Dr. Rick Sacra, a long-term medical missionary and family physician serving in Liberia, West Africa, has won the African Mission Healthcare (AMH) 2018 Gerson L’Chaim Prize.
Dr. Rick Sacra, Ebola virus survivor, will use the $500,000 award to train health workers and improve hospital infrastructure at ELWA Hospital in Liberia.
In 2014, at the height of the Ebola epidemic, Dr. Rick Sacra, serving with the mission SIM, voluntarily returned from furlough in Massachusetts to assist his colleagues at ELWA Hospital (Eternal Love Winning Africa) in the capital city of Monrovia, Liberia.
As others cared for victims in the Ebola Treatment Unit, Dr. Sacra ran the rest of the hospital. While delivering a baby to a sick mother, Dr. Sacra contracted Ebola. Evacuated to a special facility in Nebraska, thankfully he survived and decided to return to Liberia to help the country rebuild.
This is not the Sacras first return to Liberia after challenging circumstances. Dr. Sacra has served in Liberia for over 20 years. When civil war drove many Liberian refugees into neighboring Ivory Coast, Dr. Sacra, his wife Debbie, and their children moved to a remote region to serve the refugees. The Sacras then moved back to Liberia when the war ended.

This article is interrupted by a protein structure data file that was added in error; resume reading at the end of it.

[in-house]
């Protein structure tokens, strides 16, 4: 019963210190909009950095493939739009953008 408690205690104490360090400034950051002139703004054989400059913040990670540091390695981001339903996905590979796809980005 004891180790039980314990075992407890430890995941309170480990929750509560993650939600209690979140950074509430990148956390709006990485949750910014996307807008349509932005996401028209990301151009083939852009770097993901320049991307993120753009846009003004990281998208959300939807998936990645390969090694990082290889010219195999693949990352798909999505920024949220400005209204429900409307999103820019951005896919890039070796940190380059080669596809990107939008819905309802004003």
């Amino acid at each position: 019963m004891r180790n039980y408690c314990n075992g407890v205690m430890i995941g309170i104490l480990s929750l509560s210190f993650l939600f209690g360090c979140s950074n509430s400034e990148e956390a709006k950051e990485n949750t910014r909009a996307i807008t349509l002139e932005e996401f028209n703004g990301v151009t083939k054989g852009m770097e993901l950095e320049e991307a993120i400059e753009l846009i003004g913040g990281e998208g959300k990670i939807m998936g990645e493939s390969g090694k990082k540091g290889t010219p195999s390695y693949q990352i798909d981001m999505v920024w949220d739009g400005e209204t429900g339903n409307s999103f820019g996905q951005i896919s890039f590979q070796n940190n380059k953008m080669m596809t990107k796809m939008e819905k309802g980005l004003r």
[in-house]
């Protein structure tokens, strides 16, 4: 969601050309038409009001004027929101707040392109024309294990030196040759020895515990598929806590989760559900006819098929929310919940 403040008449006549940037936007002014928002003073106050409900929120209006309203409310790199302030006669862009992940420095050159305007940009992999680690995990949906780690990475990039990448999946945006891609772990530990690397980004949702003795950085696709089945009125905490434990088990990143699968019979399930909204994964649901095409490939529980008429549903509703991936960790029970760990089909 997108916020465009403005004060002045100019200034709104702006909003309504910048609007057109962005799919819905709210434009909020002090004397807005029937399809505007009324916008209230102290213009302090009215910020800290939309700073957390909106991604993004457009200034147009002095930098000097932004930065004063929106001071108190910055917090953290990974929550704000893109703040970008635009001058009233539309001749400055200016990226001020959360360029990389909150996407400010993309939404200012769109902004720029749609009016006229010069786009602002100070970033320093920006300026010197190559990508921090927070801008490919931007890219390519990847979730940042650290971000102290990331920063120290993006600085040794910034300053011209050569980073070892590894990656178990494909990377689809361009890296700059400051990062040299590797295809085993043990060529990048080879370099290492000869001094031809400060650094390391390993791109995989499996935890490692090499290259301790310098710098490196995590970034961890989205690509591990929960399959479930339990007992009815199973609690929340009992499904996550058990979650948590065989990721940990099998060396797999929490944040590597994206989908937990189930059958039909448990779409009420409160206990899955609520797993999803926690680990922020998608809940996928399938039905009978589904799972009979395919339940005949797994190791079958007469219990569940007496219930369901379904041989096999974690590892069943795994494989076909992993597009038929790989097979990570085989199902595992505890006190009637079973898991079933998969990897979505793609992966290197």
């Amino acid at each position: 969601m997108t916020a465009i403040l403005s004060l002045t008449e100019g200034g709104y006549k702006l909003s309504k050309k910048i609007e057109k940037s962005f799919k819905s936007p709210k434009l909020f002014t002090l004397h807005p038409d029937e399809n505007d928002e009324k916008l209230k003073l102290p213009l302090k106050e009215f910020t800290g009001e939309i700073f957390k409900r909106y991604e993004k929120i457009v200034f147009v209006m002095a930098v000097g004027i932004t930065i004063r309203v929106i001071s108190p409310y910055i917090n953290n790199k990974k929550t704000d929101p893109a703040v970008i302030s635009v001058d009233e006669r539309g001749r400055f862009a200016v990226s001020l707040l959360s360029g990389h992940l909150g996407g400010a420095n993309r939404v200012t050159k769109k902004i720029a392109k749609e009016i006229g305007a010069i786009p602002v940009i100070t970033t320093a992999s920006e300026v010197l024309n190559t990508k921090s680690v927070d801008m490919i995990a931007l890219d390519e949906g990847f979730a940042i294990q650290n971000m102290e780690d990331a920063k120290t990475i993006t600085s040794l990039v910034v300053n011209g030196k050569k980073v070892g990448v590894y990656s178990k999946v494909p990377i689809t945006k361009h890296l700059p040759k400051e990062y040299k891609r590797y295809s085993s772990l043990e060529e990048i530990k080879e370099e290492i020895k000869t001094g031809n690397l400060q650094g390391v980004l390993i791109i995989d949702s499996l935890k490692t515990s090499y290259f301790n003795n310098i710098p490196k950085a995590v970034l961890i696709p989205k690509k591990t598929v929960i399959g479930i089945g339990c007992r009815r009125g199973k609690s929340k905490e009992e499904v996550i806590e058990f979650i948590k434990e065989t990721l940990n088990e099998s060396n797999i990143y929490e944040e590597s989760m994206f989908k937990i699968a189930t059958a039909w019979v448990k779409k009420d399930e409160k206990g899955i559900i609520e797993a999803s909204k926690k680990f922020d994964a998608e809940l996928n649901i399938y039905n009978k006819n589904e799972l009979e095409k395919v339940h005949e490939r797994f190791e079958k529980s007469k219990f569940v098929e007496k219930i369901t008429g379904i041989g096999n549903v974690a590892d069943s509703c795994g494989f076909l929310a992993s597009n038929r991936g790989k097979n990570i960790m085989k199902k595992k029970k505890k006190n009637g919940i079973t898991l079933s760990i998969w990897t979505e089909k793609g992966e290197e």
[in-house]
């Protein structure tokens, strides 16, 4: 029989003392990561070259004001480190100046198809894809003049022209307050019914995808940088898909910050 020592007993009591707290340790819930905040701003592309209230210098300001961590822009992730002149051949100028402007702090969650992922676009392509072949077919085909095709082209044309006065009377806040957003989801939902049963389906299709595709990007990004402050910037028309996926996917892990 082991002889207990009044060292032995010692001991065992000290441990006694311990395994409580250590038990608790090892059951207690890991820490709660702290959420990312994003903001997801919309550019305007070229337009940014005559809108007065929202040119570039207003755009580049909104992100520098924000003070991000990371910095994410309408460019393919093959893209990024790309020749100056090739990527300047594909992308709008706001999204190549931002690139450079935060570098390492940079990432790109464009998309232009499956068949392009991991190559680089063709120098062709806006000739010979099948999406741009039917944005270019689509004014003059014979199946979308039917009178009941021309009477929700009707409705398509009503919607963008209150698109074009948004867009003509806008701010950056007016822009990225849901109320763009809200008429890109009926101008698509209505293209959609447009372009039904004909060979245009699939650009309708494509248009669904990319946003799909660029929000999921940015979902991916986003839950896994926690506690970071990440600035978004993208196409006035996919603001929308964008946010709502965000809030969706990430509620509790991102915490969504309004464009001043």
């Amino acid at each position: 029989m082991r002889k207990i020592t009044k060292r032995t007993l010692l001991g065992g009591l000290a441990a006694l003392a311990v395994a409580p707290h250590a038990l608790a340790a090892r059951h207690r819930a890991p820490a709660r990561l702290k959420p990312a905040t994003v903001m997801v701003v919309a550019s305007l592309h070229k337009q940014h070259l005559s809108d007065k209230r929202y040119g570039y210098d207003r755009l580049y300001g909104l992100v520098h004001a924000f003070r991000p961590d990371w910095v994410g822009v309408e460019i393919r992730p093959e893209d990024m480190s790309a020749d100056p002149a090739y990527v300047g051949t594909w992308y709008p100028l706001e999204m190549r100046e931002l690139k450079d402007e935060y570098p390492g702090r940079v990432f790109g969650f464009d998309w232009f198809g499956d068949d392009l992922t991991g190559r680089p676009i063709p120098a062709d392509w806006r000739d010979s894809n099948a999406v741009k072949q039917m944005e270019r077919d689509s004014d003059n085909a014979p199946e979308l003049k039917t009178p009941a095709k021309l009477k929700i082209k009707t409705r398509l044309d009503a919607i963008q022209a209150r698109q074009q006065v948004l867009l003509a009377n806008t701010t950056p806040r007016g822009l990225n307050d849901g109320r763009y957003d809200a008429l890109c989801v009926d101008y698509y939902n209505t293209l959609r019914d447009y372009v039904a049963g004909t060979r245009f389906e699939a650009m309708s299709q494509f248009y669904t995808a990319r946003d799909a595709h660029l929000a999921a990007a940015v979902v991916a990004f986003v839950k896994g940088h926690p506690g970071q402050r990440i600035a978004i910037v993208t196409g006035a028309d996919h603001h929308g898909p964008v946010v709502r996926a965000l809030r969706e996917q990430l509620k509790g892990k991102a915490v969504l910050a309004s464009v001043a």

Explaining his motivation for returning to Liberia, Dr. Sacra told Time magazine, “God led me to become a medical missionary many years ago. The passion that motivated me then is still the one that motivates me now: ‘Love your neighbor as yourself.’ To see people’s lives enriched through better health and the experience of God’s love is still what drives me.”
With the Prize, Dr. Sacra and the hospital will:
** Train Liberian family medicine residents. Liberia has only one doctor for every 15,000 people, and most of those lack advanced training.
** Install solar power capacity. The nation’s grid power is not reliable, causing the hospital to use precious resources on fuel for the back-up generator.
** Establish intensive care units with trained staff. At present, there is no reliable place in Liberia to send expectant mothers with very high blood pressure, trauma patients, sick newborns or other patients requiring more advanced care.
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SOURCE: Assist News, Michael Ireland